A federal judge in New Jersey recently dismissed a suit alleging that the Township of Hamilton’s zoning board violated the First Amendment to the U.S. Constitution by improperly denying an adult entertainment establishment’s application for a business license and repair permit.
The Facts of the Case
In Harding Brass v. Zoning Board of Adjustment of the Township of Hamilton, plaintiff Harding Brass, LLC sought to open an adult entertainment facility and juice bar in Hamilton Township. When Harding Brass applied to use the premises in 2013, the zoning board originally denied the application.
In denying the application, the board found that Harding Brass had failed to provide sufficient evidence that the business was a preexisting nonconforming use. The primary issue was whether, from July 1985 to the present, the property had been continuously used as an adult entertainment establishment. In support of its application, Harding Brass presented the testimony of three witnesses, two of which had been patrons of the prior establishments. However, the board found that memories of the witnesses were insufficient to prove continuous use.
After filing suit in 2014, Harding Brass reapplied and received a favorable decision. At that time, Harding Brass presented testimony from 10 witnesses and an Atlantic City Press article in support of its application. The court’s most recent decision addressed whether Hamilton Township originally denied Harding Brass’ application because Harding Brass is a strip club where female performers dance “partially covered.”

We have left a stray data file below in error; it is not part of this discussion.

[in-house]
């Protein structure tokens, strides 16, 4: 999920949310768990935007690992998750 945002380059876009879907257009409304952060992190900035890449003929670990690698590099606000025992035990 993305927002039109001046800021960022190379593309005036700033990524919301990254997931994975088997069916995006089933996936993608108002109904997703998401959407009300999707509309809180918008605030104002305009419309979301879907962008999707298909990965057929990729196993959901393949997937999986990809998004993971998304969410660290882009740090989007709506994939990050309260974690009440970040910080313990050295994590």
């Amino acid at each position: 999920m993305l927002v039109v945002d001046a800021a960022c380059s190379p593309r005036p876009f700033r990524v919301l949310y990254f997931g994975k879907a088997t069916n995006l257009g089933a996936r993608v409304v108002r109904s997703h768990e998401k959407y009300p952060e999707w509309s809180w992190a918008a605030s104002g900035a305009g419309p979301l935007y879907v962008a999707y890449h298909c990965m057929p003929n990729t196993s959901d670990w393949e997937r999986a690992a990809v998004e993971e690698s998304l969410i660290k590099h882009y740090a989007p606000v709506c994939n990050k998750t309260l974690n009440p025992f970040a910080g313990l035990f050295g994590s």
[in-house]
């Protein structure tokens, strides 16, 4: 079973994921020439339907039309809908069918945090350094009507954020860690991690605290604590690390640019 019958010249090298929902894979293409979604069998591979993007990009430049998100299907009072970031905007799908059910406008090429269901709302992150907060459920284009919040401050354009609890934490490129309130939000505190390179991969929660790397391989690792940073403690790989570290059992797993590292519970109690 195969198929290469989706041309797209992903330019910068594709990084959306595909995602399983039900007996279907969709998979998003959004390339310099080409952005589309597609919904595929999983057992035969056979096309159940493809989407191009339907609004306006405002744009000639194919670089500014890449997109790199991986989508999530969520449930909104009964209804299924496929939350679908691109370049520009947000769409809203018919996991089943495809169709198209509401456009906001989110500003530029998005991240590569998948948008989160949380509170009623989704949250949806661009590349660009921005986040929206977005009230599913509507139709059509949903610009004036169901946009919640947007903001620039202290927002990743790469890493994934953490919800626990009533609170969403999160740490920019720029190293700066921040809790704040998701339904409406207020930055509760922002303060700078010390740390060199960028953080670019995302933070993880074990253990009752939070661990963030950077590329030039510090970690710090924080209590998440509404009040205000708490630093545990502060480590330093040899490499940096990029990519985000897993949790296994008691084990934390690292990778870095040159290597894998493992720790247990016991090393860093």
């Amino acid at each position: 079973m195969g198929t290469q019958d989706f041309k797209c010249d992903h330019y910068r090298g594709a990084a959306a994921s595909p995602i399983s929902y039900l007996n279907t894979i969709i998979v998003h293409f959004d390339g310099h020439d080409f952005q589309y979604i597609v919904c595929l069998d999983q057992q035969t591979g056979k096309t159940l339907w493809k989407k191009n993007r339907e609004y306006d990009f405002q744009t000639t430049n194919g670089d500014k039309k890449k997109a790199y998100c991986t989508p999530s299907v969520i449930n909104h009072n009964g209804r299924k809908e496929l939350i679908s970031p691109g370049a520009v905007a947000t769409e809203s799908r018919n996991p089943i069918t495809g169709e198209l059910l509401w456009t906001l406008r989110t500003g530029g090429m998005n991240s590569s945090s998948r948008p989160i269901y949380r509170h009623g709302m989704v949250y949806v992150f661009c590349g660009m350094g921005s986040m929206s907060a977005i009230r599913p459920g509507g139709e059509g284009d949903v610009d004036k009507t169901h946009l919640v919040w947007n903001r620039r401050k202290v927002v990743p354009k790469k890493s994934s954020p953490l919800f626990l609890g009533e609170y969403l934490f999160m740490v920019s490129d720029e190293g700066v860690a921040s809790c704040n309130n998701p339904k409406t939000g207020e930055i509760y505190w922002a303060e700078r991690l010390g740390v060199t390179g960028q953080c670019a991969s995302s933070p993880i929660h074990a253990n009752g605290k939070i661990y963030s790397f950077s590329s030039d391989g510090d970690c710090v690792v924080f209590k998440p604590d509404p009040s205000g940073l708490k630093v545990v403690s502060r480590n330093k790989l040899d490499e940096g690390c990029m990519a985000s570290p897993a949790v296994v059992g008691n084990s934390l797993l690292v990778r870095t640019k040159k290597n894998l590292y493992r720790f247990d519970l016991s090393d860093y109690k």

The Court’s Decision
U.S. District Judge Joseph Irenas of the District of New Jersey granted summary judgment in favor of the township. He found that there was no evidence that the zoning board was motivated by bias towards the strip club when initially denying the application.
“There is simply no evidence in the record supporting an inference that the board or township acted for a reason prohibited by the First Amendment when the board originally denied Harding Brass’ application,” Judge Irenas held.
In reaching his decision, Judge Irenas noted that the record supported the board member’s contention that Harding Brass failed to satisfy his burden of proof with regard to the preexisting nonconforming use. “All of the record evidence supports only one conclusion. The board members based their Sept. 23, 2013, decision on a content-neutral reason: the insufficiency of Harding Brass’ evidence concerning continuous use—irrespective of what that ‘use’ was,” the court wrote. “The lack of evidence is supported by the record. At the September hearing, Harding Brass put forth little to no evidence to account for more than a decade of time—approximately the late ‘80s to 1999. This, coupled with the potential biases and vague memories of all of the witnesses presented, supported the board’s decision.”
For more information about the court’s decision or the legal issues involved, we encourage you to contact a member of Scarinci Hollenbeck’s Government Law Group.